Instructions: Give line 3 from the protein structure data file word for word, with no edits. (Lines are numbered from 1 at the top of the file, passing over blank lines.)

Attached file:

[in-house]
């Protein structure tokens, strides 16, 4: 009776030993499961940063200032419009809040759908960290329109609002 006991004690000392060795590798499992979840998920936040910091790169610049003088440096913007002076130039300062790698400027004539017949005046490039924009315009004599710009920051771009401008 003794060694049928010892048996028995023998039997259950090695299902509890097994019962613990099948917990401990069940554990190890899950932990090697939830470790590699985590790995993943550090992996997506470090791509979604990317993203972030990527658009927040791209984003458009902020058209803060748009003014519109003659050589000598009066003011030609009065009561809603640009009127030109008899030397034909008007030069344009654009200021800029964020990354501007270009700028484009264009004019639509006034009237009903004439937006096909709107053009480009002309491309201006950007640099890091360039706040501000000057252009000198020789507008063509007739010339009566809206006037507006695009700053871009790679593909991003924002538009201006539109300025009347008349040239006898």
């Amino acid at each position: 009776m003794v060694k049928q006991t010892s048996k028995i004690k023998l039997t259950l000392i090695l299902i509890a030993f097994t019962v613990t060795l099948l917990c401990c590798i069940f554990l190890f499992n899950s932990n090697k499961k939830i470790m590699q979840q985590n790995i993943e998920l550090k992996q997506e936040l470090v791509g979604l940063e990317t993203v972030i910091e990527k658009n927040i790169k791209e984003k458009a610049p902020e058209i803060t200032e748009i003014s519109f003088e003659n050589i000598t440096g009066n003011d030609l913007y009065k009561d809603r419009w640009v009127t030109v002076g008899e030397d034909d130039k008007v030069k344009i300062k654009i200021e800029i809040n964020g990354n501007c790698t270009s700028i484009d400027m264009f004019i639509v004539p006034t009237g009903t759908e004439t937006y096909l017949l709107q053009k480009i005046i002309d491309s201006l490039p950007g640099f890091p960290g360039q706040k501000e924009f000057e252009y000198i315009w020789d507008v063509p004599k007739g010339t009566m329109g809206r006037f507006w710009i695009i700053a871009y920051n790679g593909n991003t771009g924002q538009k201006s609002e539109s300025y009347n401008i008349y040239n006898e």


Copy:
């Amino acid at each position: 009776m003794v060694k049928q006991t010892s048996k028995i004690k023998l039997t259950l000392i090695l299902i509890a030993f097994t019962v613990t060795l099948l917990c401990c590798i069940f554990l190890f499992n899950s932990n090697k499961k939830i470790m590699q979840q985590n790995i993943e998920l550090k992996q997506e936040l470090v791509g979604l940063e990317t993203v972030i910091e990527k658009n927040i790169k791209e984003k458009a610049p902020e058209i803060t200032e748009i003014s519109f003088e003659n050589i000598t440096g009066n003011d030609l913007y009065k009561d809603r419009w640009v009127t030109v002076g008899e030397d034909d130039k008007v030069k344009i300062k654009i200021e800029i809040n964020g990354n501007c790698t270009s700028i484009d400027m264009f004019i639509v004539p006034t009237g009903t759908e004439t937006y096909l017949l709107q053009k480009i005046i002309d491309s201006l490039p950007g640099f890091p960290g360039q706040k501000e924009f000057e252009y000198i315009w020789d507008v063509p004599k007739g010339t009566m329109g809206r006037f507006w710009i695009i700053a871009y920051n790679g593909n991003t771009g924002q538009k201006s609002e539109s300025y009347n401008i008349y040239n006898e």